While I was watching the kids go about their collecting aturtleheadnd trading, one girl paused beside me, and said, “Hey, there’s a flower!” I looked where she was pointing, just beside my foot, and gasped, “What?! White turtlehead?” As soon as the kids saw my reaction to the flower, a crowd gathered.  I showed them the signature white flowers, explained that this plant is rare here, that it is the host of the also rare Baltimore checkerspot butterfly, and that it was amazing the deer hadn’t already eaten this to the ground.”We should protect it with a flag,” one boy suggested, and so we attached a fort flag to a stick, and stuck that in the ground to guard the plant. Every day after that, a few kids would go to check on the plant.  They were alarmed when the flowers began to fall off, but were reassured when I showed them the developing seed capsules left on the plant. “Well, that’s good,” said a girl. “So there will be more next year, right?” And with those hopeful words, I could feel the burgeoning value of that single small plant.

Emerging

“Where are the bees and butterflies?”

This is a question that has come up in August for at least the past couple of years. It comes from friends and colleagues who spend time outdoors, especially those who garden. It used to be that we would discuss the overabundance of pests – explosions of brown marmorated stinkbugs, flea beetles, and aphids. Those may still be problems, but now they seem overshadowed by the absence of pollinators, specifically honeybees and monarchs. The question catches me off guard every time, and I find myself quickly riffling through a mental catalog of recent images to see if bees and butterflies really have declined there. I realize as I do this that my catalog – my awareness of this particular sector of biodiversity – probably does not give an accurate reckoning. Just looking at the photographs I’ve taken confirms it. I love photographing pollinators, but honeybees account for a tiny proportion of my images. Instead, there are other types of bees, syrphid flies, ichneumon wasps, moths, ants, and myriad other bugs. Butterflies are certainly a favorite focus, but among these prevail the tiny hairstreaks and blues, the buckeyes and fritillaries. Honeybees and monarchs do get their share of attention, but only in certain quintessential moments: the first honeybee with loaded pollen sacs, delving into the first spring blossoms, the striped monarch caterpillar munching on milkweed, its black antennae waving wildly, or an adult’s orange wings a bold beacon flashing among meadow grasses.

monarchs
People who study pollinators will tell you that honeybees and monarch butterflies are not the most critical for sustaining the biodiversity of flowering plants. But as commonly cultivated species, they have become charismatic pollinator poster children. This fall, a family that raises butterflies at their home brought in several monarch caterpillars in a rearing chamber so that students could watch their metamorphosis. They performed beautifully, eating their milkweed and then climbing to the top of the chamber to affix themselves into dangling J-shapes before almost instantly transforming into lovely jade-green chrysalises. A week or so later, again in the blink of an eye, they popped out of those cases to pump and spread their wings. It is a privileged and wondrous moment to behold. Watching the faces of children who witness this transformation, who let the butterfly step onto their finger and feel that nearly weightless being lift into first flight, is to see an indelible impression being made.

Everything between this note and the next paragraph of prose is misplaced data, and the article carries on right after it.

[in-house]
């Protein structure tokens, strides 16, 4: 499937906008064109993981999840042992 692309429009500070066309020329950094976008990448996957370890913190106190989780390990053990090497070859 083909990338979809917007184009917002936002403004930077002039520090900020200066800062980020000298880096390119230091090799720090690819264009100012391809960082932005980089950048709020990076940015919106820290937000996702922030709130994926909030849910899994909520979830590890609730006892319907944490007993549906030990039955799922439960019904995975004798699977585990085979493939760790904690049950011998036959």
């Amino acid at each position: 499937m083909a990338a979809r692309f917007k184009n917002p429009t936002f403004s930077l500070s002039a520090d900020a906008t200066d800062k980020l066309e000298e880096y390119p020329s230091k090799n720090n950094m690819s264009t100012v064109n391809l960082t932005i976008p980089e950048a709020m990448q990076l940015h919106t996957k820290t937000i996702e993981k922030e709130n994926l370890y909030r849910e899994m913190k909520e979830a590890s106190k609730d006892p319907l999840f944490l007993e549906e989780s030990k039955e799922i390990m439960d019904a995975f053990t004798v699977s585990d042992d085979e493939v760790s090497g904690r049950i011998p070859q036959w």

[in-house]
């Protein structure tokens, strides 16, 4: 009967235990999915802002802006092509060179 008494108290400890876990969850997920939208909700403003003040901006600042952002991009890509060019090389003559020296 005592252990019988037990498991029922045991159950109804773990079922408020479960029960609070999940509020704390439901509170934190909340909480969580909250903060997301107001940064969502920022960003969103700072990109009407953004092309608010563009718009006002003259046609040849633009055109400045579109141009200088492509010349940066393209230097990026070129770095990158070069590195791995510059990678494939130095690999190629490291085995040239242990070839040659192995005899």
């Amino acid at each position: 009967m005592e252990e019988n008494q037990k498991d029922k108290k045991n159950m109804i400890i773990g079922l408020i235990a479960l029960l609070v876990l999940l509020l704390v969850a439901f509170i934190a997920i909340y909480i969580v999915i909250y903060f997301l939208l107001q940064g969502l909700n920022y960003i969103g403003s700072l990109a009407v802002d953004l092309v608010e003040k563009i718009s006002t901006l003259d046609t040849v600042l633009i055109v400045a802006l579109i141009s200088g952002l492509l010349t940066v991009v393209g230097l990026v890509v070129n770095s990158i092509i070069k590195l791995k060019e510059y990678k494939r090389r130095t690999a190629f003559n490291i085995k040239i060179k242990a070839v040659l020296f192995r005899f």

Is the captive rearing of species such as honeybees and monarchs a best practice for sustaining biodiversity? Is it any different from celebrating the recent birth of a giant panda in the National Zoo? To me, the question is less about the well-being of these species, and more about whether the attention they receive detracts from others that are permonarch0730151haps less appealing, but are vital pieces of a larger puzzle whose full picture is still being described. What about the striking saddleback caterpillar with venomous spines that we watch out for in the woods? What about the plump orange milkweed bug nymphs huddling on the milkweed leaves?

When the last of the donated monarch butterflies had emerged and flown, the parent who had loaned us the rearing setup came to retrieve it. She saw that one chrysalis still hung there, mostly green, but with one dark blotch. “Oh, that one will produce a parasitic grub,” she said. “You should just destroy it.” I thanked her and asked to keep it a few days longer. That puzzle isn’t finished quite yet.

Sustainability scramble

warning signThat momentary mental jumble when I am  asked what I will be doing in New Zealand.  Then the slow churning of multiple syllables in my mind as I prepare to deliver them in some coherent fashion: “Looking at how kids learn about sustainability through understanding local biodiversity.”  Sometimes this torrent of sounds registers, and I get an honest nod of understanding; more often, it’s a polite, bemused smile. Too many scrambled word bits.

Clearly, I need to find a better way to express these two primary themes of my Fulbright project, at least for the kids that I’ll be working with.  I have barely begun to broach the topic of biodiversity with M Group, but so far presenting it as “How many species?” is a start.  We began by trying to figure out the biodiversity of the classroom (about 20 species, not counting the wild things that inhabit dark corners), their houses (this was fun when they realized that their fish tanks and houseplants accounted for many different species), and a single milkweed plant outside (at least 10 species of aphids, milkweed bugs, wasps, flies, etc.).  I am hoping to be able to segue this fairly concrete definition into the part that is sustainability by asking, “How do our actions affect these numbers?”

neshamaBut even more simplicity is needed, I think, to make these terms manageable. Breaking biodiversity into morphemes yields something along the lines of differences in living things.  That’s not a bad start.  Sustainability is trickier, assimilated by so many different political, educational, and economic sectors. I like the idea of “to bear” better than “to endure,” since that implies an immediate and personal responsibility.  Endurance heads off into a realm that is too easy to ignore or postpone.  We’ve got a job to do now, vs. we’ll figure that out when it gets bad.  Even more appealing is the idea that to sustain is to care.  In my classroom, I have a dozen small habitats containing diverse living things.  I care about them, so it is my job to sustain their worlds, to care for them.

What kinds? How many? Caring about them.  Caring for them. Biodiversity and sustainability in a nutshell.